a list from John Lyon
Tricks Of The Trade could be any little thing, any idea of piece of information that helps us provide more depth and variety in our playing. Examples could include:
- Turnarounds, the little 2-bar chord progressions and licks that mark the end of a 12- or 8-bar blues progression, or the end of a chorus of a jazz standard like “All Of Me”.
- The Circle Of Fifths as used in tunes like “Sweet Georgia Brown”—-how to play the on guitar, and the licks that can be used with these chords.
- Tricks and licks used when playing the II-V-I chord progression. There are whole books on this subject.
- Double stops (playing two adjacent strings at once)—-where, when, and how to use them. Jazz guitarist Howard Alden is a master at this and even teaches a whole class on double stops for Mike’s Master Class.
- Syncopation—how and why it makes our playing better—-examples of this. You can’t play blues, jazz, or popular music without knowing something about syncopated rhythm.
- How and how much, and when to practice. How to learn to play fast.
- Who each of us has learned from the most, and what in particular we have learned.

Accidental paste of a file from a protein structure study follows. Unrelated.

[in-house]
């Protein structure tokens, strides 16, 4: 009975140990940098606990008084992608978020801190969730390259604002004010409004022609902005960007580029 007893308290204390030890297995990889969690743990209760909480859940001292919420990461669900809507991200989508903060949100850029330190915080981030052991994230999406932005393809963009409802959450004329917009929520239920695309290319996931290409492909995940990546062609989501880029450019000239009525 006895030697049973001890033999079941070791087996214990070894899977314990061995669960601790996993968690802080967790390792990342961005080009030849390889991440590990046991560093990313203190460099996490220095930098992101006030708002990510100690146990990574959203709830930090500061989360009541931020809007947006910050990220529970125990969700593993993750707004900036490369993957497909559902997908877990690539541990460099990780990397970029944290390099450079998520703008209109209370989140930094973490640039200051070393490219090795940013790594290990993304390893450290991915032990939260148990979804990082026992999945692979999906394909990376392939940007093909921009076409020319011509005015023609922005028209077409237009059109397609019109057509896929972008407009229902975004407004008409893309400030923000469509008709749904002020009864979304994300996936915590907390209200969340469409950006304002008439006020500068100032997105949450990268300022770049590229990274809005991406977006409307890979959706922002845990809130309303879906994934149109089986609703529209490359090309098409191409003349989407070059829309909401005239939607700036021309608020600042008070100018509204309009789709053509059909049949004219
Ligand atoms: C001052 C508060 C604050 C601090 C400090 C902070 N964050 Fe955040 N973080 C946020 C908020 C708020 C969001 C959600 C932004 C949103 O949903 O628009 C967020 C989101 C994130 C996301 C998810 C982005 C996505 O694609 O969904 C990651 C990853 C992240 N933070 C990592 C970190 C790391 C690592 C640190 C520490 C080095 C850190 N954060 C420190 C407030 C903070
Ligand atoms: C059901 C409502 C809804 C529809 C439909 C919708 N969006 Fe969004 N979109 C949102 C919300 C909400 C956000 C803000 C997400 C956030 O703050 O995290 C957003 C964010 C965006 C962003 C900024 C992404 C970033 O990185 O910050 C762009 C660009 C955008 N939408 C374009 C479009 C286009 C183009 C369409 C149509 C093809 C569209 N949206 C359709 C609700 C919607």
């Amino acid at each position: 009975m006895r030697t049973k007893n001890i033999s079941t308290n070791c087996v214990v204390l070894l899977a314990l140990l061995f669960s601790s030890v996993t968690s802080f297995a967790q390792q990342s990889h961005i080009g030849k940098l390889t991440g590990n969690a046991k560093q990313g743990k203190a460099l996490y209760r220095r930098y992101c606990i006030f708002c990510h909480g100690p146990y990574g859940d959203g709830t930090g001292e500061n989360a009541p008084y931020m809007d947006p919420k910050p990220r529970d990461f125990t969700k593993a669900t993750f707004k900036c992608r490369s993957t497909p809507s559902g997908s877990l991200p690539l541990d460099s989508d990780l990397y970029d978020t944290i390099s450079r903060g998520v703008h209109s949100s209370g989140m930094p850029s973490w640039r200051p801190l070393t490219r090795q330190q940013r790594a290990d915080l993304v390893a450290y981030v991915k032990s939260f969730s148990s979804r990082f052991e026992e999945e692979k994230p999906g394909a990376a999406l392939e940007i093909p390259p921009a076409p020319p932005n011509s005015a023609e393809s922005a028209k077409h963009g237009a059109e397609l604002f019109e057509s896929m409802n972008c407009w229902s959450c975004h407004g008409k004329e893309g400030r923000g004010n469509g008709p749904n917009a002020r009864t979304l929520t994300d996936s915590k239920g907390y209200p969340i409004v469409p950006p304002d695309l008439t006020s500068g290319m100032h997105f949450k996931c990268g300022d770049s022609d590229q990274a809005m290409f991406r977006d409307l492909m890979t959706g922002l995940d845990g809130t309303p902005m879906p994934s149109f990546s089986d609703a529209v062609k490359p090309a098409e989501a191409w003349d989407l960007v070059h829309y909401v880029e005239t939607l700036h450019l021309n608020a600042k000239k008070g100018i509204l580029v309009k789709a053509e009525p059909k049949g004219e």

- Voice leading, which is the idea of playing each note in a new chord no more than two frets away from the notes in the last chord—-what it is and what it can do for your playing (hint, it sounds great). Bach was a master at voice leading.
- Key changes and modulations—examples of songs that use them, and how we manage to play them. Coker’s book on chord progressions has many examples of this.
- Examples of using diminished chords and scales. Where and when are they used.
- Examples of using the #5 chord in both major and minor keys, e.g. the chord in “What A Wonderful World” sung by Louis Armstrong where he sings “And I think to myself…” it’s used in the minor blues and other minor songs too, e.g. “The Thrill Has Gone” by B.B. King.
- Octave displacement, chromatic passing tones, repetition, blues notes (flat thirds and flat sevenths)
- Chet Atkins and Travis Picking
- string bending